Technological history shares common features with other evolutionary systems, such as cascades where one innovation triggers a raft of others, which bear comparison with what Giovanni Dosi identified as ‘technological trajectories’, as well as punctuated equilibria (see our article The Toilet Test). The evolutionary model also helps to put in context well known phenomena, such as product life cycles (‘S-curves’), disruptive innovation, and cooperation strategies reflected in Nash equilibria and positive sum games. 

In particular, it’s not surprising that an established organisation would find it hard to make long jumps on the fitness landscape when they’re already at or near a local peak. If you’re already on high ground, an incremental movement might take you higher, in which case you’ll keep going, or a little lower, in which case you’ll change tack. But if you cast out in a radically different direction – taking a big jump somewhere else – you might end up, unpredictably, on an upslope or in a deep valley. And the odds favour the latter.

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Beinhocker goes a step further than this though. Characterising a business as a collection of physical and social technologies ‘glued together by strategy’, he constructs an evolutionary model of commerce based on a fitness landscape selecting amongst the universe of ‘business plans’. Economic evolution is thereby painted as a product of three distinct but closely interlinked and ‘co-evolving’ design spaces: physical technology, social technology and business plan.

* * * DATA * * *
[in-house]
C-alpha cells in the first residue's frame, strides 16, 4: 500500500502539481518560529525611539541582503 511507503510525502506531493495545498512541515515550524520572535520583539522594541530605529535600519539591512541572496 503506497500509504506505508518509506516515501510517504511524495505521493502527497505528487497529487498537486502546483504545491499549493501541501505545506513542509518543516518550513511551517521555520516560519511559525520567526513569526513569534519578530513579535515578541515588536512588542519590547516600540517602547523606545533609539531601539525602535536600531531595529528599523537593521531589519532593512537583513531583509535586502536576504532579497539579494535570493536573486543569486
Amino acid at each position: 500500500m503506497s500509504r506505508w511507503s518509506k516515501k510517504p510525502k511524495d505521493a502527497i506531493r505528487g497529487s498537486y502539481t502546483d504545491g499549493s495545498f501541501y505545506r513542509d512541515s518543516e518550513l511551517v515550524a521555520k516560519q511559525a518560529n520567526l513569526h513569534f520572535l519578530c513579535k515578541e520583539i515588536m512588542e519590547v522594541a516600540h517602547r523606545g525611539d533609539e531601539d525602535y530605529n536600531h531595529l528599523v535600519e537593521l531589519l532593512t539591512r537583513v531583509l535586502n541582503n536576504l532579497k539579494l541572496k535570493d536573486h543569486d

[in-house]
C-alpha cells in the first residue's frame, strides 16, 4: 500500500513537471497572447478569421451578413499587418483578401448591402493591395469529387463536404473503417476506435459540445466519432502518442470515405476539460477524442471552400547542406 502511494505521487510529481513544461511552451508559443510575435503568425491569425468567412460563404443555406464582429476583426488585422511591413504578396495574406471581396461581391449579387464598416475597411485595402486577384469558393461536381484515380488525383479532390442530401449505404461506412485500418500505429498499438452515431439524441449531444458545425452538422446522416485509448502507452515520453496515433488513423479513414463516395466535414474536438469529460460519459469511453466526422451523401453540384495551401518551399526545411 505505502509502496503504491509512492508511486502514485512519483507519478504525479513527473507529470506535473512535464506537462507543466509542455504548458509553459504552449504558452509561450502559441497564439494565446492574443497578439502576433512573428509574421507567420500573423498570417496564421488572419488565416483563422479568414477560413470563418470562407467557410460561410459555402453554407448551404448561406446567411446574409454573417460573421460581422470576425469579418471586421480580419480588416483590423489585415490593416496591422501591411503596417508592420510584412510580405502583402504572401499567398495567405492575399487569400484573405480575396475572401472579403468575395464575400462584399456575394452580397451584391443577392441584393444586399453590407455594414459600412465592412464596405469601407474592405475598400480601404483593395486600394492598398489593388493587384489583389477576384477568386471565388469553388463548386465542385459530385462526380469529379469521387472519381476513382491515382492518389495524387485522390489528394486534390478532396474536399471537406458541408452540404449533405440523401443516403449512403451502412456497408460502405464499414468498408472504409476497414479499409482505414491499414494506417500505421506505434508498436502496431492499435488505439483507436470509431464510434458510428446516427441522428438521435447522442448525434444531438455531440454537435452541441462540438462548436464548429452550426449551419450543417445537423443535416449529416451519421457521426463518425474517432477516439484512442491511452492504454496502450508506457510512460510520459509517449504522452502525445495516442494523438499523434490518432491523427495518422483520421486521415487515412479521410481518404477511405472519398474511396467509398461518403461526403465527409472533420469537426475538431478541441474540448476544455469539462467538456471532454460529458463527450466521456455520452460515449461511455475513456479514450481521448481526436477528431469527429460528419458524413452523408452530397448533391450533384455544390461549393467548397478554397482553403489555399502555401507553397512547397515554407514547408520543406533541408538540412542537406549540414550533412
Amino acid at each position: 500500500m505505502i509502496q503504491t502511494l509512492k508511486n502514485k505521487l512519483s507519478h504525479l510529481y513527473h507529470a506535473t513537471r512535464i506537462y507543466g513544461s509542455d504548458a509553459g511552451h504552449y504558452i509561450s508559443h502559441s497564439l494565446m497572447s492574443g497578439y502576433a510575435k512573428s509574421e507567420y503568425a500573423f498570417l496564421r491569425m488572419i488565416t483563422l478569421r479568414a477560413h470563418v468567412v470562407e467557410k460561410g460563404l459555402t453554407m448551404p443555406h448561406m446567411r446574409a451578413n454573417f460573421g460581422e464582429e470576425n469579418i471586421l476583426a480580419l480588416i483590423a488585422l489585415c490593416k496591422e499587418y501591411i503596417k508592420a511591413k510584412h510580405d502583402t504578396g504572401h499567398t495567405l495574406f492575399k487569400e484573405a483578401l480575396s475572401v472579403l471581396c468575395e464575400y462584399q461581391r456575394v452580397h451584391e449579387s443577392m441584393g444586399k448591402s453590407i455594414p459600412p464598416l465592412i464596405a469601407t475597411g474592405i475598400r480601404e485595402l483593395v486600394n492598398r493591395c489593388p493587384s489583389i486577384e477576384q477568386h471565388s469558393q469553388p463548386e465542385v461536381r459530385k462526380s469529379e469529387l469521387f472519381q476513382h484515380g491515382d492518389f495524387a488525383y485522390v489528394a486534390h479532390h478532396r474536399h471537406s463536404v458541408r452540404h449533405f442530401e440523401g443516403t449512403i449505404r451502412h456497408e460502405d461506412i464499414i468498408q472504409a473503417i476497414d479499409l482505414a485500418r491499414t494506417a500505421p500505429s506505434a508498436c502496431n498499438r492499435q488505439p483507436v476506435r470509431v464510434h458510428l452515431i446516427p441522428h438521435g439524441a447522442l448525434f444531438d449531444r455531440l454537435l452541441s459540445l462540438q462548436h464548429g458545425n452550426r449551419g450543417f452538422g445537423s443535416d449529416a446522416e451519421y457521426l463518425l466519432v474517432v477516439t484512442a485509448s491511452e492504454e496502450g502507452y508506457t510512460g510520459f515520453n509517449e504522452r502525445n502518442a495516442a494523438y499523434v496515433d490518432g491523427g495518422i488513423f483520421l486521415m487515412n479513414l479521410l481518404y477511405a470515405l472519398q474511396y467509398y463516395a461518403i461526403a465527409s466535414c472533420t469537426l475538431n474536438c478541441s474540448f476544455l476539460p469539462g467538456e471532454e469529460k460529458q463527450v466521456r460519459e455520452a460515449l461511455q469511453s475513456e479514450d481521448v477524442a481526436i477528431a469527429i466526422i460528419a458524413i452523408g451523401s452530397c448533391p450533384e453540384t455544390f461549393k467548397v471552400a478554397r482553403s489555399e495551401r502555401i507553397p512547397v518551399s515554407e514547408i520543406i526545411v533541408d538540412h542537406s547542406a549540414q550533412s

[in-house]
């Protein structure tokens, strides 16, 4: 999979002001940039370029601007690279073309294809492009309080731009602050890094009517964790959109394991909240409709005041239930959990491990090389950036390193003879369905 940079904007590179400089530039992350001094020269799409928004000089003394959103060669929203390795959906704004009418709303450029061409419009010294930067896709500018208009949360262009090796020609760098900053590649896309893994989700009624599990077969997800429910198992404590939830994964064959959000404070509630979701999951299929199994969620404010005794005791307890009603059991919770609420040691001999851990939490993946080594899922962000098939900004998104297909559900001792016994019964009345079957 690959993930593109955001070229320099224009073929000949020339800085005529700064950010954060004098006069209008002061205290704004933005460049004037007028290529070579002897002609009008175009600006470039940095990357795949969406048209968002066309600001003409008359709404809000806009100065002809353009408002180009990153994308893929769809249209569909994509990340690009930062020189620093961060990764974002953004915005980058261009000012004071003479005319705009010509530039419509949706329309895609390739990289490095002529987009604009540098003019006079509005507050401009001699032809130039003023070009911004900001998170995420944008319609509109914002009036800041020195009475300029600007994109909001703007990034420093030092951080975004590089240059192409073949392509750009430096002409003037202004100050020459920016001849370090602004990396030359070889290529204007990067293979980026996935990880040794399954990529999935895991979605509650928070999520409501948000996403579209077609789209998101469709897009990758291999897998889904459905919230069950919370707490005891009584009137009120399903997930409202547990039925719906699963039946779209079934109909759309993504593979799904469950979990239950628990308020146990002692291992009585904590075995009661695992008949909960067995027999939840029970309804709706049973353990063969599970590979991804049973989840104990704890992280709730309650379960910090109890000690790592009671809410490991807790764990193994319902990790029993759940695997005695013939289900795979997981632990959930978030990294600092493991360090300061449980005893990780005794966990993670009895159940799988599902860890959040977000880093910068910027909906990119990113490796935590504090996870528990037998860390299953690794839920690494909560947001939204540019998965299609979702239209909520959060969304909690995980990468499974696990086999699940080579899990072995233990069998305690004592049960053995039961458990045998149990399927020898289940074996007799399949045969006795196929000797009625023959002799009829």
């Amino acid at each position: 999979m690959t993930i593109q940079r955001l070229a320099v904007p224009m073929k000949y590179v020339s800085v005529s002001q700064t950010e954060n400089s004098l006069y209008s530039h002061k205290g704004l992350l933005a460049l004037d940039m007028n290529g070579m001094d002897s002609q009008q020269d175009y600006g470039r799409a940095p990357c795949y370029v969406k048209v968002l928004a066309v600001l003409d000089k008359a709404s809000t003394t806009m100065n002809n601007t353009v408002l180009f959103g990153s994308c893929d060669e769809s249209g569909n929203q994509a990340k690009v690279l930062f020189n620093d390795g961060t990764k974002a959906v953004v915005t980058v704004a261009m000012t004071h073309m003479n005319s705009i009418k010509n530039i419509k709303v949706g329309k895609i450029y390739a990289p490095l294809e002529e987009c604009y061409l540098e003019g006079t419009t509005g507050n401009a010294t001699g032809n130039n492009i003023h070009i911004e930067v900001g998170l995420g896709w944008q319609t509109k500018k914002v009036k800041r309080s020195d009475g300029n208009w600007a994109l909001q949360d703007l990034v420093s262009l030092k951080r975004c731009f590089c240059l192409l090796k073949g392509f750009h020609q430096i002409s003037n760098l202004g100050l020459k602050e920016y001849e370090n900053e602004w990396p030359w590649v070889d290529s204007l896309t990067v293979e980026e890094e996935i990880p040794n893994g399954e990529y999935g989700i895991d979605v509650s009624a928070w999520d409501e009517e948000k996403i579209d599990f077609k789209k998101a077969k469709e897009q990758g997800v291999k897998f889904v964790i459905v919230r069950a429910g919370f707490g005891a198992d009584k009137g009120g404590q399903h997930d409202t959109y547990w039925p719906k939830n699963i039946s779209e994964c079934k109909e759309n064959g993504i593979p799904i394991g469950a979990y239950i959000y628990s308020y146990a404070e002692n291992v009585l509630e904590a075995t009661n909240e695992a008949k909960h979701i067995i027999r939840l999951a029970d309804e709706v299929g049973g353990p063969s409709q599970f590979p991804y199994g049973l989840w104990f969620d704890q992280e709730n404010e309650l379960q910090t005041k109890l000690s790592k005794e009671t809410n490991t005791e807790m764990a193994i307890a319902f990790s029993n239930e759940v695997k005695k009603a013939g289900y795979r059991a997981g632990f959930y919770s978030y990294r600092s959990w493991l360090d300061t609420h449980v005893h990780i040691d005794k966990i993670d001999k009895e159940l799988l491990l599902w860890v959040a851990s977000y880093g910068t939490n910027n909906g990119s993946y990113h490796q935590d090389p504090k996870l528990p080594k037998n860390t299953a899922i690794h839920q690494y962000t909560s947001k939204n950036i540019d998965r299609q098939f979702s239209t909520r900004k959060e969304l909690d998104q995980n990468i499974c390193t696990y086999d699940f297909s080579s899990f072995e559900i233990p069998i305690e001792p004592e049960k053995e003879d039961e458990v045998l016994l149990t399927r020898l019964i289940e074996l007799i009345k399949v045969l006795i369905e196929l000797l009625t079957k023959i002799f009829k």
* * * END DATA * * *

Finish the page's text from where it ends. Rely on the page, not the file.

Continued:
In biology the unit of evolutionary selection is the gene, a kind of schema involved in encoding certain heritable traits. In the corporate jungle the equivalent schemata are the intrinsic elements of a business plan (which might be tacit or explicit) that can provide “a basis for differential selection between businesses in a competitive environment”. 

The whole process works like this:

  • What Joel Mokyr dubs a ‘superfecundity’ of business plans – meaning an over-abundance on which selection can work its magic – are differentiated through the ‘deductive tinkering’ of agents.